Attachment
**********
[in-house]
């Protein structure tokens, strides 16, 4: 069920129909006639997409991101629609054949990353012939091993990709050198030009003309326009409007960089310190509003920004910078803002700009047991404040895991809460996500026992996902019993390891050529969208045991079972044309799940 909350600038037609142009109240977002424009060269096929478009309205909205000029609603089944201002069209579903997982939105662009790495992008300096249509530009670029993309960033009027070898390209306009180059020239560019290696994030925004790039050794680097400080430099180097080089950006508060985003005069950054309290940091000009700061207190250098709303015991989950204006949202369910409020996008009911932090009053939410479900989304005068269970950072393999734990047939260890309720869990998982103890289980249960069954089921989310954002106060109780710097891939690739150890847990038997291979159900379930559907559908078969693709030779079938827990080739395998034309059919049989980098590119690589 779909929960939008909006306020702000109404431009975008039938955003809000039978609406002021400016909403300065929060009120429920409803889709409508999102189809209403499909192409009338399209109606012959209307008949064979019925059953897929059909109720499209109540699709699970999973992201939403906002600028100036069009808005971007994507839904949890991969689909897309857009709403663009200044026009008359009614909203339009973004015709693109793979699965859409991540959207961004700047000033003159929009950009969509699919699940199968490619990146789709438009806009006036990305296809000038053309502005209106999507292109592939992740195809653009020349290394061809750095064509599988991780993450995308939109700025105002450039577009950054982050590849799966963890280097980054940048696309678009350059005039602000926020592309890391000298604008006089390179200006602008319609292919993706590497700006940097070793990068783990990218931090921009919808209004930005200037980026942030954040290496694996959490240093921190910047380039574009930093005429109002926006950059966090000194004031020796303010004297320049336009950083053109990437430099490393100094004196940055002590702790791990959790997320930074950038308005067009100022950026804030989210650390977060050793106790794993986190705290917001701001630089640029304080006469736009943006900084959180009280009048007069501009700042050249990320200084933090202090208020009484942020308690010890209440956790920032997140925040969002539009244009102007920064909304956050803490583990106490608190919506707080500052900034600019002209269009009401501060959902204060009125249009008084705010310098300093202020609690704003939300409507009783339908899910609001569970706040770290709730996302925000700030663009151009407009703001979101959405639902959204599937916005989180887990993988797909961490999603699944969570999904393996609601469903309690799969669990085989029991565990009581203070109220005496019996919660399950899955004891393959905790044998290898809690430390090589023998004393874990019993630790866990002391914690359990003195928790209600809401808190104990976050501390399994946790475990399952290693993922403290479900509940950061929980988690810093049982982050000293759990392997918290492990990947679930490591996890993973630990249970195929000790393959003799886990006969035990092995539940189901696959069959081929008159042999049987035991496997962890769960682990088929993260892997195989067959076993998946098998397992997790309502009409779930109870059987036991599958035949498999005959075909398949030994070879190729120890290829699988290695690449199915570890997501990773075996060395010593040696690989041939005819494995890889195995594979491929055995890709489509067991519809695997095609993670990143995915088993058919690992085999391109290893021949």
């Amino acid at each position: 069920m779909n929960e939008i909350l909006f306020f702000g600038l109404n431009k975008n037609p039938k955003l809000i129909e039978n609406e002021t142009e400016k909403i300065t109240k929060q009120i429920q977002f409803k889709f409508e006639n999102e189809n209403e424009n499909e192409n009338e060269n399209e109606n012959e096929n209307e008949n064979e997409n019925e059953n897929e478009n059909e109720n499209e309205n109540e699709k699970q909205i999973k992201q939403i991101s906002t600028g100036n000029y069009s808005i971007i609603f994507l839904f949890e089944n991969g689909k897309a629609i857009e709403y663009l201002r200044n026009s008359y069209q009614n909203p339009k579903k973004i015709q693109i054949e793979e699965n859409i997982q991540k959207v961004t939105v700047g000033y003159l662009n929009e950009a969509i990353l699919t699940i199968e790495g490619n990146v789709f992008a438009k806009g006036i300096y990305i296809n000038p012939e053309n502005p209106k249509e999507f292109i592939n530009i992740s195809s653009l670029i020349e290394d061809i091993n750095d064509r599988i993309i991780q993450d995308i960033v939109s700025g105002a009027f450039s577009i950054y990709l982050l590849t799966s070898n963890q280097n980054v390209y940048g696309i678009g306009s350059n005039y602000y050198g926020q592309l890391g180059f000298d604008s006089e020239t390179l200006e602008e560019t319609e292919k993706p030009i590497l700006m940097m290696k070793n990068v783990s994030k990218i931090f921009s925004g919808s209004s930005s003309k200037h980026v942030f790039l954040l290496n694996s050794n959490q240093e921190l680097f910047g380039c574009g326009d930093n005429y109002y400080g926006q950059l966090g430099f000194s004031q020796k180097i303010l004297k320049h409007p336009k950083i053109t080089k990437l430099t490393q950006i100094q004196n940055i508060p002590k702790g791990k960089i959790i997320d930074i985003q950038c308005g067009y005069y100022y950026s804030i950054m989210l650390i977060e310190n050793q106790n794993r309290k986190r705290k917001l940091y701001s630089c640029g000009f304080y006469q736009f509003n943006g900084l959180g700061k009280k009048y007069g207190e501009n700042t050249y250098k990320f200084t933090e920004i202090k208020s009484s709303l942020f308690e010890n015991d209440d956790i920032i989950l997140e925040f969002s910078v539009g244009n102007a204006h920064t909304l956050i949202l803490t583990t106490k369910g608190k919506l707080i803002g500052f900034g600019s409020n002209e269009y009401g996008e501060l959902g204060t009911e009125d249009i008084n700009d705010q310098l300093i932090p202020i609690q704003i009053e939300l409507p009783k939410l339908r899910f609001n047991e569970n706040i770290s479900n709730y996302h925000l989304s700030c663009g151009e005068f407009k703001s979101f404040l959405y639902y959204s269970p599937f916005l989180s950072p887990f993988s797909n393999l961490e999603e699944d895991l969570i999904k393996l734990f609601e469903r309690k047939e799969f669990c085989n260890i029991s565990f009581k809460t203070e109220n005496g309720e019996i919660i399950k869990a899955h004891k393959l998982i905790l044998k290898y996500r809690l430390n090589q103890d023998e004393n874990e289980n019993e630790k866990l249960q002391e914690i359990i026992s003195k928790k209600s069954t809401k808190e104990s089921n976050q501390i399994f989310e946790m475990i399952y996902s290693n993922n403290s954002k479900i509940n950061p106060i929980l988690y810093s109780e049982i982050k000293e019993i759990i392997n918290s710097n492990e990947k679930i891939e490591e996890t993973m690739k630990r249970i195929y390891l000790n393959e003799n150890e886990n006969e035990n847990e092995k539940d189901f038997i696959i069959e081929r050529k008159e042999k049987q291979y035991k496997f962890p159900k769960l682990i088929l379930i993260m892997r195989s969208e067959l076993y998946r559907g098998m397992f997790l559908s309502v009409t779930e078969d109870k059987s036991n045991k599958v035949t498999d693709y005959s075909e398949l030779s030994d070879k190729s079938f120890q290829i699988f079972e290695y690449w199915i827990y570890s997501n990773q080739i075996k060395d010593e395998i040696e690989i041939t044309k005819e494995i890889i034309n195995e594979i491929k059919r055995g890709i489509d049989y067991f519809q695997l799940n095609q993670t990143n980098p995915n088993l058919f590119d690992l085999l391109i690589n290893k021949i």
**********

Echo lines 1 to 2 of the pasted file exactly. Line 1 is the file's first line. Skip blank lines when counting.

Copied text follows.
[in-house]
């Protein structure tokens, strides 16, 4: 069920129909006639997409991101629609054949990353012939091993990709050198030009003309326009409007960089310190509003920004910078803002700009047991404040895991809460996500026992996902019993390891050529969208045991079972044309799940 909350600038037609142009109240977002424009060269096929478009309205909205000029609603089944201002069209579903997982939105662009790495992008300096249509530009670029993309960033009027070898390209306009180059020239560019290696994030925004790039050794680097400080430099180097080089950006508060985003005069950054309290940091000009700061207190250098709303015991989950204006949202369910409020996008009911932090009053939410479900989304005068269970950072393999734990047939260890309720869990998982103890289980249960069954089921989310954002106060109780710097891939690739150890847990038997291979159900379930559907559908078969693709030779079938827990080739395998034309059919049989980098590119690589 779909929960939008909006306020702000109404431009975008039938955003809000039978609406002021400016909403300065929060009120429920409803889709409508999102189809209403499909192409009338399209109606012959209307008949064979019925059953897929059909109720499209109540699709699970999973992201939403906002600028100036069009808005971007994507839904949890991969689909897309857009709403663009200044026009008359009614909203339009973004015709693109793979699965859409991540959207961004700047000033003159929009950009969509699919699940199968490619990146789709438009806009006036990305296809000038053309502005209106999507292109592939992740195809653009020349290394061809750095064509599988991780993450995308939109700025105002450039577009950054982050590849799966963890280097980054940048696309678009350059005039602000926020592309890391000298604008006089390179200006602008319609292919993706590497700006940097070793990068783990990218931090921009919808209004930005200037980026942030954040290496694996959490240093921190910047380039574009930093005429109002926006950059966090000194004031020796303010004297320049336009950083053109990437430099490393100094004196940055002590702790791990959790997320930074950038308005067009100022950026804030989210650390977060050793106790794993986190705290917001701001630089640029304080006469736009943006900084959180009280009048007069501009700042050249990320200084933090202090208020009484942020308690010890209440956790920032997140925040969002539009244009102007920064909304956050803490583990106490608190919506707080500052900034600019002209269009009401501060959902204060009125249009008084705010310098300093202020609690704003939300409507009783339908899910609001569970706040770290709730996302925000700030663009151009407009703001979101959405639902959204599937916005989180887990993988797909961490999603699944969570999904393996609601469903309690799969669990085989029991565990009581203070109220005496019996919660399950899955004891393959905790044998290898809690430390090589023998004393874990019993630790866990002391914690359990003195928790209600809401808190104990976050501390399994946790475990399952290693993922403290479900509940950061929980988690810093049982982050000293759990392997918290492990990947679930490591996890993973630990249970195929000790393959003799886990006969035990092995539940189901696959069959081929008159042999049987035991496997962890769960682990088929993260892997195989067959076993998946098998397992997790309502009409779930109870059987036991599958035949498999005959075909398949030994070879190729120890290829699988290695690449199915570890997501990773075996060395010593040696690989041939005819494995890889195995594979491929055995890709489509067991519809695997095609993670990143995915088993058919690992085999391109290893021949």